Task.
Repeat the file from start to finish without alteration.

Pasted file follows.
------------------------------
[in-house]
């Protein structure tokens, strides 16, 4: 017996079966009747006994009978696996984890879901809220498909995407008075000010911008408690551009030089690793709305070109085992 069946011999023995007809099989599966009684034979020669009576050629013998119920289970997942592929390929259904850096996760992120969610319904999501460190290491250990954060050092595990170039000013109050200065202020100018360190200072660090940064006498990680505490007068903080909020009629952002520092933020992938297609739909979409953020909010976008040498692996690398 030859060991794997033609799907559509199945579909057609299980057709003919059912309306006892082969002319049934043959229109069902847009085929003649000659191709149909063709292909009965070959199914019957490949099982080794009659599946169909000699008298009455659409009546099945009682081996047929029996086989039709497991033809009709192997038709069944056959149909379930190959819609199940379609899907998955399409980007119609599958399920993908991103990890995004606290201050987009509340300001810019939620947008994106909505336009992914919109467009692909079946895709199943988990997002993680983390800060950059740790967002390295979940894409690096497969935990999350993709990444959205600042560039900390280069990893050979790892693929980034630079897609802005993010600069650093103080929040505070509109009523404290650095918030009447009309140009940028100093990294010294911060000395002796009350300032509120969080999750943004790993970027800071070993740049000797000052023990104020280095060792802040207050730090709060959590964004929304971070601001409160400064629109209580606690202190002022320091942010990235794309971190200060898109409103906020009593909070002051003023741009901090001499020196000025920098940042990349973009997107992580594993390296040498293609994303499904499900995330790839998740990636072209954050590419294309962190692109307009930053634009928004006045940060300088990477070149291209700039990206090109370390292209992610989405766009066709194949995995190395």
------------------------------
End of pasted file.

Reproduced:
[in-house]
């Protein structure tokens, strides 16, 4: 017996079966009747006994009978696996984890879901809220498909995407008075000010911008408690551009030089690793709305070109085992 069946011999023995007809099989599966009684034979020669009576050629013998119920289970997942592929390929259904850096996760992120969610319904999501460190290491250990954060050092595990170039000013109050200065202020100018360190200072660090940064006498990680505490007068903080909020009629952002520092933020992938297609739909979409953020909010976008040498692996690398 030859060991794997033609799907559509199945579909057609299980057709003919059912309306006892082969002319049934043959229109069902847009085929003649000659191709149909063709292909009965070959199914019957490949099982080794009659599946169909000699008298009455659409009546099945009682081996047929029996086989039709497991033809009709192997038709069944056959149909379930190959819609199940379609899907998955399409980007119609599958399920993908991103990890995004606290201050987009509340300001810019939620947008994106909505336009992914919109467009692909079946895709199943988990997002993680983390800060950059740790967002390295979940894409690096497969935990999350993709990444959205600042560039900390280069990893050979790892693929980034630079897609802005993010600069650093103080929040505070509109009523404290650095918030009447009309140009940028100093990294010294911060000395002796009350300032509120969080999750943004790993970027800071070993740049000797000052023990104020280095060792802040207050730090709060959590964004929304971070601001409160400064629109209580606690202190002022320091942010990235794309971190200060898109409103906020009593909070002051003023741009901090001499020196000025920098940042990349973009997107992580594993390296040498293609994303499904499900995330790839998740990636072209954050590419294309962190692109307009930053634009928004006045940060300088990477070149291209700039990206090109370390292209992610989405766009066709194949995995190395």